Here is the latest installment of my PERSUASION tweets for Chapters 22 and the first part of 23, complete with teasers and faux-commercial breaks.
[Amanda Root as Anne Elliot and Ciáran Hinds as Captain Frederick Wentworth in the stunning 1995 film adaptation of PERSUASION.]
Anne is now repulsed by the disingenuous Mr. Elliot—how to reveal the truth about him to her fam is the question…
Meanwhile, Mrs. Clay encourages Elizabeth Elliot in her delusions that SHE is Mr. Elliot's object. Dream on, sister.
And the Oscar goes to… Mrs. Clay for pretending to like Mr. Elliot's visits despite his trying to sabotage her.
Anne about to expose Mr. Elliot to Lady R (mind out of gutter, please) when Mary and Charles Musgrove unexpectedly arrive.
"Anne was really glad to see them; and the others were not so sorry but that they could put on a decent air of welcome."
Anne visits Mary & hub at their hotel: They're w/Mr. & Mrs. Musgrove, Henrietta, & Capt H. & then-DRUMROLL: HE arrives.
HE being, of course, Capt. Frederick Wentworth. Clutch the pearls. Tho' convinced he has feelings for her, Anne frets.
She fears "that the same unfortunate persuasion, which had hastened him away from the Concert Room, still governed. "
"Surely," Anne thinks, "if there be constant attachment on each side, our hearts must understand each other ere long."
"We are not boy and girl, to be...misled by every moment's inadvertence, and wantonly playing with our own happiness."
"And yet, a few minutes afterwards," they fall prey "to inadvertencies and misconstructions of the most mischievous kind."
Mary spots Mr. Elliot from a window and makes Anne look—and Anne can feel how Capt W makes all the wrong assumptions.
Anne wins points w/Capt W when Charles proposes skipping the Elliots' boring card party, & Anne wishes she could.
"You have not been long enough in Bath," says Capt W to Anne, "to enjoy the evening parties of the place."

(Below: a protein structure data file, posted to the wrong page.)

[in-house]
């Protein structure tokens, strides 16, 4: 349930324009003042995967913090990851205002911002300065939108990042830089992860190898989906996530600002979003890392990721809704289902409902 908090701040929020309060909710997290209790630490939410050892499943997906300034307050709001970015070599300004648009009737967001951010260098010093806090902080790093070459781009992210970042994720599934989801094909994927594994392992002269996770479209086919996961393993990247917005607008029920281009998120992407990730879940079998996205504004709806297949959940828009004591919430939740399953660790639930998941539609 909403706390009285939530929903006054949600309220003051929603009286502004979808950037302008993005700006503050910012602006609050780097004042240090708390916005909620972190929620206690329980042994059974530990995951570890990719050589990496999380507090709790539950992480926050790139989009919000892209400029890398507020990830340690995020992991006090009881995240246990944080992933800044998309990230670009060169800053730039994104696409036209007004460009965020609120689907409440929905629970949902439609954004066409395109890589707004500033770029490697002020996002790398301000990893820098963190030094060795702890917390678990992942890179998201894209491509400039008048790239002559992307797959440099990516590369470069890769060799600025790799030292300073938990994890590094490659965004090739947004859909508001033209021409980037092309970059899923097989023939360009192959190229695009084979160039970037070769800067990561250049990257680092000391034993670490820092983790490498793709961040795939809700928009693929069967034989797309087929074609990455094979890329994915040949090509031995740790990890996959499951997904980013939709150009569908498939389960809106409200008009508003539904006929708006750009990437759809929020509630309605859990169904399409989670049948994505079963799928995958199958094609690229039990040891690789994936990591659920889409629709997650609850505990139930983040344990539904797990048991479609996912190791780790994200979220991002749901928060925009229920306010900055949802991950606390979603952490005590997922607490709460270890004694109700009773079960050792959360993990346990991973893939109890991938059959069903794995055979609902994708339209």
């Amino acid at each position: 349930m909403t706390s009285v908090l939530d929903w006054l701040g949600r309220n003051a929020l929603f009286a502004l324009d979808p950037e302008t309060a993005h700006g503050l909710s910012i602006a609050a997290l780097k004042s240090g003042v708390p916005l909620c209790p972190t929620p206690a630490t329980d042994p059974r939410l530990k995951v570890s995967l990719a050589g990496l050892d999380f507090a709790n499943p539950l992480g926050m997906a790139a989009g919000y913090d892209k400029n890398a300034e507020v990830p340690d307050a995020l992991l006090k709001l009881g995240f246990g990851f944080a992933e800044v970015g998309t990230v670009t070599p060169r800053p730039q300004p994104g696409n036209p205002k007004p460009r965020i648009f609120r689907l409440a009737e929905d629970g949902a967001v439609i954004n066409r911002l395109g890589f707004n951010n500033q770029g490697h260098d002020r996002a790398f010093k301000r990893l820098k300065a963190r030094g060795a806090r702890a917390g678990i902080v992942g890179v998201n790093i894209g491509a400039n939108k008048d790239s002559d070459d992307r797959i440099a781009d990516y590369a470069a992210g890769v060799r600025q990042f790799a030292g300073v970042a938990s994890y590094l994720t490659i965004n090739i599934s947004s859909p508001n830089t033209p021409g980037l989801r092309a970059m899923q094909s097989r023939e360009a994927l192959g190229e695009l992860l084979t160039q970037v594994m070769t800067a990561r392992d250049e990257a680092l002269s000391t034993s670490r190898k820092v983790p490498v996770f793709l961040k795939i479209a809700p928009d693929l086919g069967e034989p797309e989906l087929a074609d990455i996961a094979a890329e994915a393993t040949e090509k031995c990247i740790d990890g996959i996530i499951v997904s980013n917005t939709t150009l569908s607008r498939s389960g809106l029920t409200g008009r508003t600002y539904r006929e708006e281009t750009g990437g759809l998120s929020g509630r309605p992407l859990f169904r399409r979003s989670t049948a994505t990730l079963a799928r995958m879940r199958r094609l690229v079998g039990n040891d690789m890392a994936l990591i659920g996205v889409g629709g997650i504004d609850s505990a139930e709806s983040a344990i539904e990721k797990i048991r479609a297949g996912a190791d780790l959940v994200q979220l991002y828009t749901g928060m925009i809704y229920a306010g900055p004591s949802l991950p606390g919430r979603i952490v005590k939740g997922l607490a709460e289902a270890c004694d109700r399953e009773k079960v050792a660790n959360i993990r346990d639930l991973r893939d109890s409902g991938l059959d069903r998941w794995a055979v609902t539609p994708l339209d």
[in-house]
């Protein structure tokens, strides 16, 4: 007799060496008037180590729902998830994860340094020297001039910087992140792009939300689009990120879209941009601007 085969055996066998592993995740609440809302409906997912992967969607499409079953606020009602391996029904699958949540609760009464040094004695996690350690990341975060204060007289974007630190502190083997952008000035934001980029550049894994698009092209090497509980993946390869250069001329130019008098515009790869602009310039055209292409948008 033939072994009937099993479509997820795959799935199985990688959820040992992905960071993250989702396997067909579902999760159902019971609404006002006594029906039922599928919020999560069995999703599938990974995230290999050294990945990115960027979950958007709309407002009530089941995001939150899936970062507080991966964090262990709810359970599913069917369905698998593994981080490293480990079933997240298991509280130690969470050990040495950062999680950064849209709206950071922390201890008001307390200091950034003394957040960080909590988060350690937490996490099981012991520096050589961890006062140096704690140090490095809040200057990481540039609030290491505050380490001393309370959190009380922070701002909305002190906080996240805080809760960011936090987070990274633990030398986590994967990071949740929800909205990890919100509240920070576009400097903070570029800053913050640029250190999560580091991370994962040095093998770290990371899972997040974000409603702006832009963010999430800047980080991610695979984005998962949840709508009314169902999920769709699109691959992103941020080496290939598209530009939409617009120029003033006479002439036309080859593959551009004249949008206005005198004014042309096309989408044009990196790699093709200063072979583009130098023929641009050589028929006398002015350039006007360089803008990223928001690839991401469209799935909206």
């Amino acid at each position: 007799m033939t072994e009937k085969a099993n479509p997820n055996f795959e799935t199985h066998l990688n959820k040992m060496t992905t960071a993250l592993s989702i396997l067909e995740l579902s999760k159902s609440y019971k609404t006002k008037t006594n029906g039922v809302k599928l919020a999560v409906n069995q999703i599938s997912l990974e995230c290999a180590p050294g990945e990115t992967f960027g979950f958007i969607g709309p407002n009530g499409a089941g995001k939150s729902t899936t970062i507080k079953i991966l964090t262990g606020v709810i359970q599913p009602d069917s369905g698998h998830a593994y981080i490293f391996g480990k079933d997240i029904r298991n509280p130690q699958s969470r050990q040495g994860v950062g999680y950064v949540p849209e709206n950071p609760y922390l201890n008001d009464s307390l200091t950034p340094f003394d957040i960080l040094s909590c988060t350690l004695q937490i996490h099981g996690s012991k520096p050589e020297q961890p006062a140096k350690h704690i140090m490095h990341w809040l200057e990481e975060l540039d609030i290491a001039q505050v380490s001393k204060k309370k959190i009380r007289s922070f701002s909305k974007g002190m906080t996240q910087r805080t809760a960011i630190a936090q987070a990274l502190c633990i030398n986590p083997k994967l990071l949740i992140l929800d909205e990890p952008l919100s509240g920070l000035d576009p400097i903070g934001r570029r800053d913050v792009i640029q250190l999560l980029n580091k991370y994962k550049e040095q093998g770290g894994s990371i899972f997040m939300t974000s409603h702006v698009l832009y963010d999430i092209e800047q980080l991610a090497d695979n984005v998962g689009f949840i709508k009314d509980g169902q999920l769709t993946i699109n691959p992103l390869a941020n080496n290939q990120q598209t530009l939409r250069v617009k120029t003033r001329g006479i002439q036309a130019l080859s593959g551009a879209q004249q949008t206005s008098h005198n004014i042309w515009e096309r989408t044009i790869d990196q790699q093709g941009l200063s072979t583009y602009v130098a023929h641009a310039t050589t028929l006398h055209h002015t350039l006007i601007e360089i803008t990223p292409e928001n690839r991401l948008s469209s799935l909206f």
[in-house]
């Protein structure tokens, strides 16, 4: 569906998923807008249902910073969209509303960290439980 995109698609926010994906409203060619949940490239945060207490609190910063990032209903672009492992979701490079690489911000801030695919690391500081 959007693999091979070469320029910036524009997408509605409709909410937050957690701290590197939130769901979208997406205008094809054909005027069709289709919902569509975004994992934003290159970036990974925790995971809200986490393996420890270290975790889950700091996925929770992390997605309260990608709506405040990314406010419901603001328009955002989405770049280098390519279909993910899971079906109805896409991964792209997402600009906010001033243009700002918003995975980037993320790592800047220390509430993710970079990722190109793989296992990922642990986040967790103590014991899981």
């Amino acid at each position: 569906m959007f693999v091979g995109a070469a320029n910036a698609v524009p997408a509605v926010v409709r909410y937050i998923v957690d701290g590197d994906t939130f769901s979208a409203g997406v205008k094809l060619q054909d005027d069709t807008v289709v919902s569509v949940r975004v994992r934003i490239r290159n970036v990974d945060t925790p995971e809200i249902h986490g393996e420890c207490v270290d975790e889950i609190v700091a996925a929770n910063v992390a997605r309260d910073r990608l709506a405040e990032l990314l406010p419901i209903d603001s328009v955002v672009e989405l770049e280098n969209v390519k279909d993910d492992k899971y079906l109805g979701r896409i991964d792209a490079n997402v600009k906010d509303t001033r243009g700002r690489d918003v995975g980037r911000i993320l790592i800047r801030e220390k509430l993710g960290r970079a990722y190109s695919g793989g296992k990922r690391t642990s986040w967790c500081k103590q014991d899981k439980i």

"Oh! no," says Anne. "The usual character of them has nothing for me. I am no card-player."
"You were not formerly, I know," says Capt W. "You did not use to like cards; but time makes many changes."
"'I am not yet so much changed,' cried Anne, and stopped, fearing she hardly knew what misconstruction."
"After waiting a few moments he said... 'It is a period, indeed! Eight years and a half is a period.'"
And then, "the door was thrown open for Sir Walter and Miss Elliot, whose entrance seemed to give a general chill."
"The comfort, the freedom...of the room was over, hushed...to meet the heartless elegance of her father and sister."
Elizabeth issues her party invitation to all, including the formerly snubbed Capt W—he'll look well in her drawing room.
Anne cannot believe that Capt W will accept her sister's invite "as an atonement for all the insolence of the past."
Anne goes home, intent on "harassing herself with the never-ending question": Will Capt W come to the party or not?"
Next morning: Anne returns to the Musgroves' hotel, where Capt W is busily writing a letter for Capt Harville.
At the other table, Mrs. Musgrove is telling Mrs. Croft about Henrietta's engagment—she's happy it won't be a long one.
Mrs. Croft agrees: "To begin without knowing…there will be the means of marrying, I hold to be very unsafe and unwise."
It is, adds Mrs. Croft, "what I think all parents should prevent as far as they can." Anne sees Capt W's reaction to this.
His "pen ceased to move, his head was raised..and he turned round...to give a look, one quick, conscious look at her."
Coming up in PERSUASION: Do women love longer than men, or are men just as faithful?
"Look here," says Capt Harville to Anne, showing her a miniature painting of Capt Benwick. "You may guess who it is for."
"But," (in a deep tone,) "it was not done for her...do you remember our walking together at Lyme, and grieving for him?"